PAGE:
“We see too many businesses out there receiving proposals from rights holders, with a list of marketing rights and a cost attached. There is not a lot of colour around how to actually bring that to life to achieve your business objectives. So it's very tempting for a CEO or a CMO who could be interested in the sport. But if people are buying a list of rights against a cost, often it is set up for failure. However, if you look at it from the basis of what you're trying to achieve as a business, what an activation plan could look like, what rights are required to fit into the activation plan and then the cost of those rights in that order, you're likely to have a much more successful partnership. But we're still probably only seeing about 20% to 30% of businesses invested in motorsport, taking that approach.”

Many of the companies that have come into F1 since Liberty Media took over in 2017 are B2B companies, or businesses that sell to other businesses rather than to the general consumer (B2C).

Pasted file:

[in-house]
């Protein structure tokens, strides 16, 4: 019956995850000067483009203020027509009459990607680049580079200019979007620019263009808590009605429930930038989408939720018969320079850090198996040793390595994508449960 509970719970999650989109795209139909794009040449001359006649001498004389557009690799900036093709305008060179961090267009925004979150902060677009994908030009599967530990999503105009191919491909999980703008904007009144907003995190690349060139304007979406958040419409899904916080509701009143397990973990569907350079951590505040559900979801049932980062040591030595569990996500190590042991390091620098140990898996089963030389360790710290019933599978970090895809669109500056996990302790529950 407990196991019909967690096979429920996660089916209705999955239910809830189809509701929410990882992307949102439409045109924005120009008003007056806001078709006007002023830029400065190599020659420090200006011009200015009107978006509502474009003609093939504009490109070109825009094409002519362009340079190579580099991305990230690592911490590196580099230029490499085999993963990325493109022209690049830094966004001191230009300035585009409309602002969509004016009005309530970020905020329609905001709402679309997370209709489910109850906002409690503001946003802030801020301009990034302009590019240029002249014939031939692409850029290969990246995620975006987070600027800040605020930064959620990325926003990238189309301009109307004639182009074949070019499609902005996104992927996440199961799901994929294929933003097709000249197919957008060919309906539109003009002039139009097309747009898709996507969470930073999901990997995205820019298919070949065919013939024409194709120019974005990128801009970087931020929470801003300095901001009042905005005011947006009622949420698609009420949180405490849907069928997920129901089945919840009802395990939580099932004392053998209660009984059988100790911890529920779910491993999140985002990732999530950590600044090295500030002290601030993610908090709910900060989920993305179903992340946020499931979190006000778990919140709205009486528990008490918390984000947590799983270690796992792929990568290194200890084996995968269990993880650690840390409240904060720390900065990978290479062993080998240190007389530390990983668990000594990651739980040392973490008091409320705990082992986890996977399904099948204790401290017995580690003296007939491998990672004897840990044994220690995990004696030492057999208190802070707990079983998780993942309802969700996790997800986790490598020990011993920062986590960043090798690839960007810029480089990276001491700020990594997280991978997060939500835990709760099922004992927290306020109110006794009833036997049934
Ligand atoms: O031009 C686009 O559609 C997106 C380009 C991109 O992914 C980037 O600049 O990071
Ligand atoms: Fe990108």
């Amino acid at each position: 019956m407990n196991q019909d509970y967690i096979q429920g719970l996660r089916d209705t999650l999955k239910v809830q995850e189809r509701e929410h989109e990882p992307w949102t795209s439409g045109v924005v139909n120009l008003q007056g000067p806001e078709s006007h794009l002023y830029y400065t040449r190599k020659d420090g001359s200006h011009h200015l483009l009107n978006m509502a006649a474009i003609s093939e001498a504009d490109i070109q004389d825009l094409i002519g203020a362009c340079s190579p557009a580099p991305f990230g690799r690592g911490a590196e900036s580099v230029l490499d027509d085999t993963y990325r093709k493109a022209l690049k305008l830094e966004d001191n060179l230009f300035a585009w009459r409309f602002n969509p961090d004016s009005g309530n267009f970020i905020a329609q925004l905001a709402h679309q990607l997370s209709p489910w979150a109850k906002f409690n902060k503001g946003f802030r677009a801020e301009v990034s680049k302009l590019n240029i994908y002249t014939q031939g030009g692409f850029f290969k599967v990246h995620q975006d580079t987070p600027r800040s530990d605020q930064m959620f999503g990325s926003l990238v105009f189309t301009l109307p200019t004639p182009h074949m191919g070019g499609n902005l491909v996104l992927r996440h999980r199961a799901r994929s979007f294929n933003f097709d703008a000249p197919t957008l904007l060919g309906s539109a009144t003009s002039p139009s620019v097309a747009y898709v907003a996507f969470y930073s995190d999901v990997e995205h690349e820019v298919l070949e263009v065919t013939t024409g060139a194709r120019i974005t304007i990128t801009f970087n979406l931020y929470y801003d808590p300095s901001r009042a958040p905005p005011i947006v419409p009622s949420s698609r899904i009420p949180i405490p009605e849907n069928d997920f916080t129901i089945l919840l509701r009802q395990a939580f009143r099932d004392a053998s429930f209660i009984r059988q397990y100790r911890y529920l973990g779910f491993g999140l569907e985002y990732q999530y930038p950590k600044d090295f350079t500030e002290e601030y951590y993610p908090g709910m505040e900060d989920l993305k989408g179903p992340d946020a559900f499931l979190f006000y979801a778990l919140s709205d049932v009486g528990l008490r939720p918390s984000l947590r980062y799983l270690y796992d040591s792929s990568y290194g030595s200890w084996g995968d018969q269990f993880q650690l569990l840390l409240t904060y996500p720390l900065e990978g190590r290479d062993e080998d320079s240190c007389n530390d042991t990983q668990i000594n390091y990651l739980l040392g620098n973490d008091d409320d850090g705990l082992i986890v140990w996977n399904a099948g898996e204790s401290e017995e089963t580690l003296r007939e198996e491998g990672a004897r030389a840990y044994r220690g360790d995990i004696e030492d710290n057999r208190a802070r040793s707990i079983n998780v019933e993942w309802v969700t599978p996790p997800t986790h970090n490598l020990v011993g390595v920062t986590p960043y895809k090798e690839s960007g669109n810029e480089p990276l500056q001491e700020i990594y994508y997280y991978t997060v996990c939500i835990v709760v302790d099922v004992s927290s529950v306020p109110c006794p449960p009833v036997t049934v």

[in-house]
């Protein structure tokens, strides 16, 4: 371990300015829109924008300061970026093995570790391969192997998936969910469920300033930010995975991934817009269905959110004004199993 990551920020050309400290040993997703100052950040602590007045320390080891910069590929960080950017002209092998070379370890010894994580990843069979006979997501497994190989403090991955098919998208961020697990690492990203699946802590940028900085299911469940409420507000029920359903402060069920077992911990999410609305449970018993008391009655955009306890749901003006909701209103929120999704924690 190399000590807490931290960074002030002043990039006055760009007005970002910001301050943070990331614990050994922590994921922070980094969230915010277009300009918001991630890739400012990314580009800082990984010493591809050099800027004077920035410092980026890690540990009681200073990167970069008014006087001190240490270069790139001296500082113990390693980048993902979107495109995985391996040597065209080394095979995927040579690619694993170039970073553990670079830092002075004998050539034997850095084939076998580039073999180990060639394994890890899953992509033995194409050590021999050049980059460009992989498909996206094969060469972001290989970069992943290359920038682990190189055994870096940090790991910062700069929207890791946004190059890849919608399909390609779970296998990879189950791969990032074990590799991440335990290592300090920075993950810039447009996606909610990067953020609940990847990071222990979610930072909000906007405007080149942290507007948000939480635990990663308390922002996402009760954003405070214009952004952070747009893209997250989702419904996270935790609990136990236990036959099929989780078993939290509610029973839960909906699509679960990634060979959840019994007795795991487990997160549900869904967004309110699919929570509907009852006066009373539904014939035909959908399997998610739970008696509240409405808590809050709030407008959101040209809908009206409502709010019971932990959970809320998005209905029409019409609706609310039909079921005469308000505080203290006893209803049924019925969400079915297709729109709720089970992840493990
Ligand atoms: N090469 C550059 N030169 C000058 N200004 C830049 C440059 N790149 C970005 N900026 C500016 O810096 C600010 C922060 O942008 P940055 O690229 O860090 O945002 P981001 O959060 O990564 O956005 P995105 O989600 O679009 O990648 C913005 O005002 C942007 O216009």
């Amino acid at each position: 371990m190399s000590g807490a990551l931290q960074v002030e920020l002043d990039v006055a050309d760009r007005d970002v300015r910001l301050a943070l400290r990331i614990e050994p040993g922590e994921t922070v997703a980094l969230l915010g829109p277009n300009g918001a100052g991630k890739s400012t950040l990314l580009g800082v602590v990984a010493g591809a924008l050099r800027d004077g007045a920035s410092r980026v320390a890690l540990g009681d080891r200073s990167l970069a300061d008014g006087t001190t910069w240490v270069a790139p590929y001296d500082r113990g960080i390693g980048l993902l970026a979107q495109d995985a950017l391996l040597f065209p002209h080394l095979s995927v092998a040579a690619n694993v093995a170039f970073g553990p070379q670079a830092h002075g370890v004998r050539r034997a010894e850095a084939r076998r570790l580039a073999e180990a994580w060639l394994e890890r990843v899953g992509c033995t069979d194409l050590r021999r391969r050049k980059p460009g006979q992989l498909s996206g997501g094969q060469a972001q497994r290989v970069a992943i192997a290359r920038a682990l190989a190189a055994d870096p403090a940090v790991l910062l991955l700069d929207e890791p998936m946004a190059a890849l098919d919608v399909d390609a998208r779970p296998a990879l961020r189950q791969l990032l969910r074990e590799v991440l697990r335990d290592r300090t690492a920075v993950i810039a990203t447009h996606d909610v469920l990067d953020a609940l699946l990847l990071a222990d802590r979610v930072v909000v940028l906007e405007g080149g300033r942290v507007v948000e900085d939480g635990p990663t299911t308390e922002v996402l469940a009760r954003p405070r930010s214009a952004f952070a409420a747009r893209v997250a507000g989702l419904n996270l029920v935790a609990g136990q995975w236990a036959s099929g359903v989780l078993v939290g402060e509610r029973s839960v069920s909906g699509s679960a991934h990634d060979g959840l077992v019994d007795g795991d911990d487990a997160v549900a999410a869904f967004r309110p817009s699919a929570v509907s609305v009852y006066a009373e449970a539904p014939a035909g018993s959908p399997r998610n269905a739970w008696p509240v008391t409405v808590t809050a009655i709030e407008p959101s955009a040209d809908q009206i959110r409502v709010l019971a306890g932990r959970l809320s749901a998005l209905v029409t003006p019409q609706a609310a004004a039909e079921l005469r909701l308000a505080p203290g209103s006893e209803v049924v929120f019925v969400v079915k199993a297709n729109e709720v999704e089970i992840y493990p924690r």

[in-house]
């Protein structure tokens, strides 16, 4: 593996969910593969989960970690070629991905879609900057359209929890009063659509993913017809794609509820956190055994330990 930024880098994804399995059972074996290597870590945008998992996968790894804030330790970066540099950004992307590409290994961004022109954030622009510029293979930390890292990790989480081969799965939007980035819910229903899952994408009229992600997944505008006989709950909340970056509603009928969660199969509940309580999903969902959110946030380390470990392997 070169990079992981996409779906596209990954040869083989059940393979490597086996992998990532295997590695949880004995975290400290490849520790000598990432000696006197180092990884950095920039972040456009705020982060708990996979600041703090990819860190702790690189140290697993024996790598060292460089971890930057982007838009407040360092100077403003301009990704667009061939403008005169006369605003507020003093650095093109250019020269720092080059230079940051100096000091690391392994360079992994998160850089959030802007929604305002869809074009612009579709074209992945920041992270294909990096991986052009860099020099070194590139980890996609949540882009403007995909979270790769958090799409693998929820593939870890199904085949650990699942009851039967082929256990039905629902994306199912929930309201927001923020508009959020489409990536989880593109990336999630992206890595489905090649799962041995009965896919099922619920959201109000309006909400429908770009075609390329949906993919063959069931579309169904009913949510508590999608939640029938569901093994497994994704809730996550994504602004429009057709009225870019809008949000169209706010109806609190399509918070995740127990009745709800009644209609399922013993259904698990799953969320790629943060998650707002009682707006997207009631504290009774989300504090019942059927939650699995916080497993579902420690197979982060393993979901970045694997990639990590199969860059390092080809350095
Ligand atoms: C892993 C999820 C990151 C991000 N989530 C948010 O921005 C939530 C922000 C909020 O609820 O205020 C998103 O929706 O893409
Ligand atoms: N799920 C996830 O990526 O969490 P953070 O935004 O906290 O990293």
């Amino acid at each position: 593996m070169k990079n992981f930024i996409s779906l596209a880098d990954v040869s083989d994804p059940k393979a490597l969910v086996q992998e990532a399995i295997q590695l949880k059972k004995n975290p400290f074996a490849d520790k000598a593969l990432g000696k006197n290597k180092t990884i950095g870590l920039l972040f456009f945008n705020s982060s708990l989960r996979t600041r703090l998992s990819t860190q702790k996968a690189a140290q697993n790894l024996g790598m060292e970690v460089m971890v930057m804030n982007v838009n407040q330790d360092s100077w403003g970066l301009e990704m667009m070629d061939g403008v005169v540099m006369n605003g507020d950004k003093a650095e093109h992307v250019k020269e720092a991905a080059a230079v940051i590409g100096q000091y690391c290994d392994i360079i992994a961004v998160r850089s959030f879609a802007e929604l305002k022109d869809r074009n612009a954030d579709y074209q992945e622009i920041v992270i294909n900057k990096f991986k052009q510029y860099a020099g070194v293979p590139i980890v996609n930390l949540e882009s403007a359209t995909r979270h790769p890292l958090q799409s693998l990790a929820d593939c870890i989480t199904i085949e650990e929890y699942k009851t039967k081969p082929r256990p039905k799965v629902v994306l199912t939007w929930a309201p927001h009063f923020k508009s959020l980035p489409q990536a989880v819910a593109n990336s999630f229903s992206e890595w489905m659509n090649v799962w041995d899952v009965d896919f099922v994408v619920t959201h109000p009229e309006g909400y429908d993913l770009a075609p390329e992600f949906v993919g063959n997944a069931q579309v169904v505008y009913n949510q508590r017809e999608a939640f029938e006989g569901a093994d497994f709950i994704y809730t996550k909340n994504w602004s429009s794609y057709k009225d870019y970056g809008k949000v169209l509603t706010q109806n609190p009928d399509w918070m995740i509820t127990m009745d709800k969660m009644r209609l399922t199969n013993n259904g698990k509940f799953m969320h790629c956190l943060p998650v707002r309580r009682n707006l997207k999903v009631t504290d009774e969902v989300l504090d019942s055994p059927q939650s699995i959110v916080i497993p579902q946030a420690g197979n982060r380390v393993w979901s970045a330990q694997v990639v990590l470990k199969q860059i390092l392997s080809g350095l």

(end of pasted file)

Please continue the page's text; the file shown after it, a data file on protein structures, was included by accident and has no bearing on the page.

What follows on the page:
Many tech firms find F1 a great fit with their brand because the sport is all about technology. However Fenwick, whose agency also works in football and golf, observes that the guest experience at a F1 event is far richer than other sports in terms of how close guests can get to the action. And this is a huge part of F1’s success in pulling in sponsors.

“With other sports there is less opportunity to really go behind the scenes, whether you are listening on a team headset to the drivers talking to their engineers during a race, or going on the grid, rubbing shoulders with drivers, ten minutes before they race, going under the podium, being sprayed with champagne at the end of a race,” he says. “These experiences, whether you are a billionaire or a competition winner, are quite exceptional.“